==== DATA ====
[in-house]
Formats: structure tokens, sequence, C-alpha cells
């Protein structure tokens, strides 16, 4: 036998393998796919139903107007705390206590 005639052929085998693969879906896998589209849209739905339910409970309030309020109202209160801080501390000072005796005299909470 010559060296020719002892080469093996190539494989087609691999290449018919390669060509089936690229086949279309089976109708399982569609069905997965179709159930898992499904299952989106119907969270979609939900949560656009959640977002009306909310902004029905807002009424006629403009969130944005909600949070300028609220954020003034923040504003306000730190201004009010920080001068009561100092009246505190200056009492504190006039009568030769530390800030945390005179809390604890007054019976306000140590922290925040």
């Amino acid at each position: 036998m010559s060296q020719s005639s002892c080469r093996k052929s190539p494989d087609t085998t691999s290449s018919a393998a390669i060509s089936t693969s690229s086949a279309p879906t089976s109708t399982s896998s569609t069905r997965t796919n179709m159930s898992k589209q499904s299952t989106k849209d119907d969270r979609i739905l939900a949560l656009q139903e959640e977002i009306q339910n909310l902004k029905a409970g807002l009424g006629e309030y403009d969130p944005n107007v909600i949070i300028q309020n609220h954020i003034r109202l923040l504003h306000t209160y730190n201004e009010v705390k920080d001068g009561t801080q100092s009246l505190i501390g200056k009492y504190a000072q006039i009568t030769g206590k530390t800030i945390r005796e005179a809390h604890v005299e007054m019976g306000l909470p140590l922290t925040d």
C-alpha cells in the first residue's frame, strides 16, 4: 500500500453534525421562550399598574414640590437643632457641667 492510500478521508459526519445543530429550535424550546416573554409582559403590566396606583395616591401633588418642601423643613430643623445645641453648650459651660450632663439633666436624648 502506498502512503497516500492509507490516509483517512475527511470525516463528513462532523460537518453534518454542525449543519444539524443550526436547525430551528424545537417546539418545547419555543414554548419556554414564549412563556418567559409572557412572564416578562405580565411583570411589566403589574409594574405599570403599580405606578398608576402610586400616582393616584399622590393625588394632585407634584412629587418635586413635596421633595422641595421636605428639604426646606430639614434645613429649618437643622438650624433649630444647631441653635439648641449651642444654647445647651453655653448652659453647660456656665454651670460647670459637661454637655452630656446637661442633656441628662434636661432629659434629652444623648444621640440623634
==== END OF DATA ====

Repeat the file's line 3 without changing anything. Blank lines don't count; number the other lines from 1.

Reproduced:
């Protein structure tokens, strides 16, 4: 036998393998796919139903107007705390206590 005639052929085998693969879906896998589209849209739905339910409970309030309020109202209160801080501390000072005796005299909470 010559060296020719002892080469093996190539494989087609691999290449018919390669060509089936690229086949279309089976109708399982569609069905997965179709159930898992499904299952989106119907969270979609939900949560656009959640977002009306909310902004029905807002009424006629403009969130944005909600949070300028609220954020003034923040504003306000730190201004009010920080001068009561100092009246505190200056009492504190006039009568030769530390800030945390005179809390604890007054019976306000140590922290925040």